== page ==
All share dou­bles last year’s re­turn

Signs for 2017 look pos­i­tive

The Star Early Edition - - COMPANIES - Sandile Mh­cunu

THE JSE all share in­dex had de­liv­ered dou­ble the en­tire 2016 re­turn in the first three weeks of this year, said Izak Oden­daal, in­vest­ment strate­gist at Old Mu­tual Multi-Man­agers in an in­ter­view with Busi­ness Re­port yes­ter­day.

The first three weeks of last year saw an 8per­cent loss on the JSE, wip­ing out more than 2015’s re­turn as a fall in com­mod­ity prices and the weaker rand neg­a­tively af­fected the mar­kets. How­ever, since this year started the all share had shown pos­i­tive growth but Oden­daal warned in­vestors that the good start to the year did not nec­es­sar­ily trans­late to the mar­kets sus­tain­ing the gains for the rest of the year.

Pos­i­tive signs

“The point is, the mar­kets had a ter­ri­ble start to 2016. This year it has been good but again we warn the in­vestors not to take their in­vest­ment de­ci­sion on the first weeks’ per­for­mance of the year and as­sume it is go­ing to be the trend for the rest of the year,” he said.

How­ever, the signs for the rest of the year look pos­i­tive as com­pared with last year.

“The rand has strength­ened and is look­ing firm and it sailed through the global shocks of last year largely un­scathed. South Africa’s in­vest­ment grade credit rat­ing is safe for the next few months, while we were still reel­ing from ‘nenegate’ a year ago.

“Com­mod­ity prices in­creased through the course of last year, most no­tably iron ore and coal,” he noted.

Oden­daal said this was de­spite the econ­omy grow­ing less than 1per­cent last year.

On the food in­fla­tion front, Oden­daal said South Africa looked set to have a maize sur­plus this year, which sug­gested the food in­fla­tion shock was likely to be be­hind us.

“White maize is trad­ing 40 per­cent lower than a year ago and wheat prices 18 per­cent lower. There­fore, while De­cem­ber’s in­fla­tion num­ber was higher than ex­pected at 6.8 per­cent, it prob­a­bly rep­re­sents the peak in the cy­cle. Food in­fla­tion re­mains stub­bornly high at 12per­cent,” he said.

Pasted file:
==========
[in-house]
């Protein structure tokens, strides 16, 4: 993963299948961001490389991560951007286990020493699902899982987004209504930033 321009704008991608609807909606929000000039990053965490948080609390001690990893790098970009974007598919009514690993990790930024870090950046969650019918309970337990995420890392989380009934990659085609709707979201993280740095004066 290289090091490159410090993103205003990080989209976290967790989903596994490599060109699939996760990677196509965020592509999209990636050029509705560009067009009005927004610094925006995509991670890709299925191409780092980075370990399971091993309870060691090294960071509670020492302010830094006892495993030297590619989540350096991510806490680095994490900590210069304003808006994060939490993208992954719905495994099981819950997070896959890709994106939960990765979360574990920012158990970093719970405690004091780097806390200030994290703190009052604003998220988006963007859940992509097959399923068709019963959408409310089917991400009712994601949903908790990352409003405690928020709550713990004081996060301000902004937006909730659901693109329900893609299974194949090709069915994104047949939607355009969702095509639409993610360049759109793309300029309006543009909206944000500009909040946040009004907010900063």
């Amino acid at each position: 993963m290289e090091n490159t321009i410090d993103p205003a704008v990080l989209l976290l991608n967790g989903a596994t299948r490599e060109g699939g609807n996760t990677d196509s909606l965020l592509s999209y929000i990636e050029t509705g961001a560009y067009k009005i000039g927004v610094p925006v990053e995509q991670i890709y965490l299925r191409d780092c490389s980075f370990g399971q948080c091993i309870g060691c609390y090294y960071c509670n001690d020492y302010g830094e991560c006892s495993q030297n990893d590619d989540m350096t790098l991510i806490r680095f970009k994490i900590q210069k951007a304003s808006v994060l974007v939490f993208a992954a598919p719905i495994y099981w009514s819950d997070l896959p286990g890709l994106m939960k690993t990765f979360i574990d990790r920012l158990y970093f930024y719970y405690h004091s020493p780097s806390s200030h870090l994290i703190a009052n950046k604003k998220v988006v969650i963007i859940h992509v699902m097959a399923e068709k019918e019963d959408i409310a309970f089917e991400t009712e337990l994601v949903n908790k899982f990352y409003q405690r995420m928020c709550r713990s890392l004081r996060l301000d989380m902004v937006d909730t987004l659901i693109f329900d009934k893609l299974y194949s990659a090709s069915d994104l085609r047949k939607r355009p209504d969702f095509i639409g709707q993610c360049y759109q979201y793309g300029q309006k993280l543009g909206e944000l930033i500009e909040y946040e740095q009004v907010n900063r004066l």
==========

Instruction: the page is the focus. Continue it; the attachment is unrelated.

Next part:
The real re­tail sales num­bers came out pos­i­tive in Novem­ber and in­creased by 3.8 per­cent year on year de­spite a num­ber of down­beat trad­ing up­dates from lead­ing JSElisted cloth­ing re­tail­ers.

Oden­daal said the im­prove­ment oc­curred even though con­sumer con­fi­dence re­mained low. “What mat­ters more is that the global and lo­cal econ­omy are on a much sounder foot­ing as we kick off the new year, and there­fore mar­ket sen­ti­ment is also more pos­i­tive,” said Oden­daal.

The global mar­kets were look­ing pos­i­tive this year as well and Oden­daal pointed this to a wide va­ri­ety of in­di­ca­tors sug­gest­ing a cycli­cal re­bound in growth started to­wards the end of last year.

“Global pur­chas­ing man­agers’ in­dices have im­proved across the de­vel­oped and emerg­ing world. Con­sumer con­fi­dence is at high lev­els in key mar­kets like the US and the eu­ro­zone. In­fla­tion is also in­creas­ing from wor­ry­ingly low lev­els, which in­di­cates im­proved pric­ing power for com­pa­nies. The In­ter­na­tional Mon­e­tary Fund last week up­graded its growth fore­cast for ad­vanced economies over the next two years. After re­lent­less down­grades over the pre­vi­ous four years, the global growth out­look has sta­bilised at 3.4 per­cent in 2017 and 3.6per­cent for 2018,” he said.

US mar­kets re­sponded pos­i­tively to Don­ald Trump’s elec­tion. “I must stress out that there are lev­els of un­cer­tainty to­wards his elec­tion as pres­i­dent. He promised to cut taxes, spend money on in­fra­struc­ture and he crit­i­cised the Tran­sPa­cific Part­ner­ship trade deal, and the mar­ket re­sponded pos­i­tively at the time. Will he de­liver? We don’t know for sure for now,” he said.


The first three weeks of 2016 saw an 8per­cent loss on the JSE as mar­kets were neg­a­tively af­fected.

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